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SUBMITTED BY:  Rick Monroe (edited and vetted by Cheri Todd Molter)

I’ve known for quite a while that my great-great-uncles, William Johnson Monroe and Levi Deaton Monroe, were both killed during the battles for Petersburg, Virginia, in 1864 and 1865. A number of times, while driving through Richmond, I’ve wanted to stop, trace their footsteps, and possibly find their resting places. I finally had that opportunity when returning from Cousin Chris Williams’ Eagle Scout award presentation in Maryland. Uncle Joe Morris and I stopped at the Petersburg National Battlefield and Blandford Church cemetery. Levi and William, older brothers of my great-grandfather, John C. Monroe, served in Company D of the 49th Infantry (North Carolina), which participated in two important stages of the Battle of Petersburg.

In June 1864, the men of the 48th Pennsylvania, a Union regiment made up of miners from Schuylkill County and commanded by Lieut. Col. Henry Pleasants—a practical mining engineer—discussed the feasibility of running a mine under the Confederate’s works (The Union Army, vol. 6). The plan was proposed by Pleasants to Burnside, who gave the project his approval. They began working on creating a 522-foot tunnel under the siege lines that ended under the Confederate defenses. They packed the tunnel with eight tons of black powder, and on the morning of July 30, 1864, they lit the fuse. The ensuing explosion made a ragged crater that was 170 feet long, 60 feet wide, and 30 feet deep in the Confederate lines (The Union Army, vol. 6). Dirt, timbers, cannon, and bodies were said to have fallen from the sky for 10 minutes after the explosion. But the Union troops were ill prepared to take advantage of the opening: Many rushed into the crater instead of around it and were trapped within the steep walls of the crater. They were easy targets for the remaining Confederates.

According to information provided at the Petersburg National Battlefield, the nearest surviving unit on the left flank of the crater was the 49th Infantry (North Carolina). Some of those men would have filled the breach and fought to stop the Union troops. It gave me chills knowing I was standing on the spot where William and Levi (or at least their fellow Tarheel Boys) had stood and fought over 150 years ago. William died four days later, on August 4, 1864. He may have died of wounds received during the fight for the crater or was killed by Federal sharpshooters afterward.

For the next nine months, Grant poured troops and supplies into the ever-growing siege lines around Petersburg. Lee, with no hope of new men or materials, stretched his lines to match the Union expansion. In late March 1865, with options dwindling, Lee held conference with Confederate President Jefferson Davis, at which it was decided to abandon the Richmond and Petersburg lines (The Union Army, vol. 6). In order cover the withdrawal of his troops from Petersburg, Lee ordered one last attack on Union lines at Fort Stedman, a small earthen encampment along the long battle line in the direction of City Point. Fort Stedman is less than a mile northeast of the crater.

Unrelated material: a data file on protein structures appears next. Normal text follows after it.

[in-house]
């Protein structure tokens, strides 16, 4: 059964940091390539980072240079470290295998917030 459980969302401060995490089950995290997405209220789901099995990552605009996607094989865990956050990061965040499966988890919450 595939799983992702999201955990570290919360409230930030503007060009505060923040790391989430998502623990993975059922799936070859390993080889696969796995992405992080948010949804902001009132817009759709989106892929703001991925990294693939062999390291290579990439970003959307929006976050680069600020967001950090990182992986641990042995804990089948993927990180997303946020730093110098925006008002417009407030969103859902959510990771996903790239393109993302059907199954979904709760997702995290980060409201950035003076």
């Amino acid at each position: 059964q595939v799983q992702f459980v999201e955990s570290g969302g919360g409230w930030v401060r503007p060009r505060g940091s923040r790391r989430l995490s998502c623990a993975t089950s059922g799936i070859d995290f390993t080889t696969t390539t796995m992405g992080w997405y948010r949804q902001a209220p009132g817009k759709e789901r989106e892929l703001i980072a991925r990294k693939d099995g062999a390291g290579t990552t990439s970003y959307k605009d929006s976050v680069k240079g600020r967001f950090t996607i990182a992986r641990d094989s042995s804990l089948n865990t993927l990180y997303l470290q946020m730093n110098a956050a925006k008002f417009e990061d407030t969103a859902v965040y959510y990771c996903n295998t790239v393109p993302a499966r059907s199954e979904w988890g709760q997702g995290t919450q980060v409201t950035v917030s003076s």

At that time, Lee’s army was in desperate straits for food. The capture of Fort Fisher in January had closed the port of Wilmington to the Confederacy, thus making it impossible to obtain supplies from abroad. It had become a common occurrence for squads of Confederate soldiers, impelled by the hope of securing better rations, to desert with their arms in their hands and come over to the Union lines. About 4 a.m. on March 25, several such squads, claiming to be deserters, left the Confederate works, and when near enough, made a dash and overpowered the Federal pickets at Fort Stedman (The Union Army, vol. 6). The N.C. 49th took part in the assault, which succeeded in capturing the fort for a short time. However, the fort was recaptured by Union troops a few hours later.

Levi died the following day, March 26, 1865, possibly from wounds received in the battle for Ft. Stedman. With the Confederacy crumbling, no mention of his death is recorded in his official military records. However, at home in Moore County, an entry was made in the Monroe Family Bible: “Levi Deaton Munroe was killed at Petersburg Va. March 26th 1865.”

In 1866, the Ladies Memorial Association (LMA) of Petersburg began moving the bodies of the Confederate dead from their battlefield graves to a section of Blandford Cemetery, located about a mile from the crater. The LMA estimated the project would take a year and include about 2,500 graves. Fifteen years later, about 30,000 Confederate soldiers were buried there. Few graves were individually marked: Most are buried in mass graves identified only by their home state. Joe and I placed a small bouquet of pine, magnolia, cotton, and bittersweet on the North Carolina marker, possibly the final resting place for William and Levi Monroe. (Photo is of the marker for the mass grave of North Carolina Troops.)

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